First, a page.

Granger's sound system was not much better than Cottonwood's, with mics frequently not working.  I recognize there is little the schools can do to fix this, but it still brings down the overall quality of the show.

The girl playing Maria did not quite have the upper range for the role, and her high notes frequently came across as shrill and piercing.

What Granger did best was to capture the mood of a hard-to-tell story.  Although there were technical things I would have changed, the cast helped me to feel this story.  I was very impressed by the girl who played Anita, and I thoroughly enjoyed the majority of the male leads.  All in all, this was a very good production.

Guys and Dolls
School: Cyprus High School
Who I Know: Roy Nichols III, Evan Brown, Tane' Glaus, Dustin Hamp, Warren Tharp, Caleb Aston, Perry Whitehair, Arvid Bryce Johnson, Aleea Brunson
My Date(s): Arlee Heslop, Skyler Bluemel-Fife, Adam Fife (for the first act)

The Good:
Harmonies that were in tune.  Microphones that worked.  A chorus that I could hear.  Clean, creative choreography.  Leads cast in appropriate vocal ranges (mostly).  Perfect costumes.  Amazing set/set changes.  Impressive detail in the characterization.  You name it, I pretty much loved it.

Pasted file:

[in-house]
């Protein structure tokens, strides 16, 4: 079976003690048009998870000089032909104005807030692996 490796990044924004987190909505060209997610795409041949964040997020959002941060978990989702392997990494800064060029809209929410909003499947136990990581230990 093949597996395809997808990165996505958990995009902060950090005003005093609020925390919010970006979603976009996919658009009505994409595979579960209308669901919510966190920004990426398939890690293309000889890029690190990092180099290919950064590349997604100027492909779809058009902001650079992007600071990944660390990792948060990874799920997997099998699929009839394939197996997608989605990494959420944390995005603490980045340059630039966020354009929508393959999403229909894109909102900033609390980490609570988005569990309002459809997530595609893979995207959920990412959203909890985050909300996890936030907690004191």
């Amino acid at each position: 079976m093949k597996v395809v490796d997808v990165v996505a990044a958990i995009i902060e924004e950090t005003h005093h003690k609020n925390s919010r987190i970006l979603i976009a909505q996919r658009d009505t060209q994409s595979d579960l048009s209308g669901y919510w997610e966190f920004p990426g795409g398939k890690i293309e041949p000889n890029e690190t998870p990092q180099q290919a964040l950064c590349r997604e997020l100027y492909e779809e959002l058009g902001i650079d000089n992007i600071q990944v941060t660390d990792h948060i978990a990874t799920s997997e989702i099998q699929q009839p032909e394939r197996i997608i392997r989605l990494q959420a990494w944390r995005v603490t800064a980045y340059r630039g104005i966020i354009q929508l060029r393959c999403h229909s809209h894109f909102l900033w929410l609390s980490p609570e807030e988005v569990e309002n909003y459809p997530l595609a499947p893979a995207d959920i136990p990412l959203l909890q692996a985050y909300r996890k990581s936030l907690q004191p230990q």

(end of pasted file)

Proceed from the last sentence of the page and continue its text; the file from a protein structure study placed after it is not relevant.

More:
Adelaide was amazing.  The two guys who play Nathan Detroit's buddies were AMAZING.  The actors had been trained to hold the end pose of their song while the audience clapped.  And - let me tell you - the audience clapped.  I swear "Luck be a Lady" almost got a standing ovation.  I'd have stood if someone else did.

Areas for Improvement:
I still didn't love the leading lady here.  Across all three schools, the range of the ingenue seemed to be just beyond the range of the girl cast to play her.

Although I loved Roy Nichols III in the role of Sky Masterson, sometimes I wished he didn't lay on the character voice so thick.  In the moments where Sky's honesty should have shown through, the character voice (especially in his singing), made me feel a bit detached from the emotion.  I do wonder, though, if I'd have picked up on that if I didn't know Roy.

Guys and Dolls was a great, high-energy end to my High School Musical weekend.  Even though the show was nearly 3 hours long, I never felt the energy lag.  I really couldn't have asked for more from this great production.

I am sad I missed Alta's Crazy for You, where I could have supported a few other friends and seen Susan DeMill's choreography.  I'm thinking that with my involvement with youth in the area, this pre-Thanksgiving musical tour may become a bit of a tradition for me.  Thanks to the great shows I saw, I am already looking forward to next year.


Miss Megan said...

I saw Bye Bye Birdie last night, and agree that the vocal performances weren't the best. Every time one character in particular started to sing, I cringed. But I thought the acting was wonderful and the humor was spot-on, even if they didn't know to pause for laughter ;-D

I like your idea to "make the high school musical rounds" every year. I might do the same!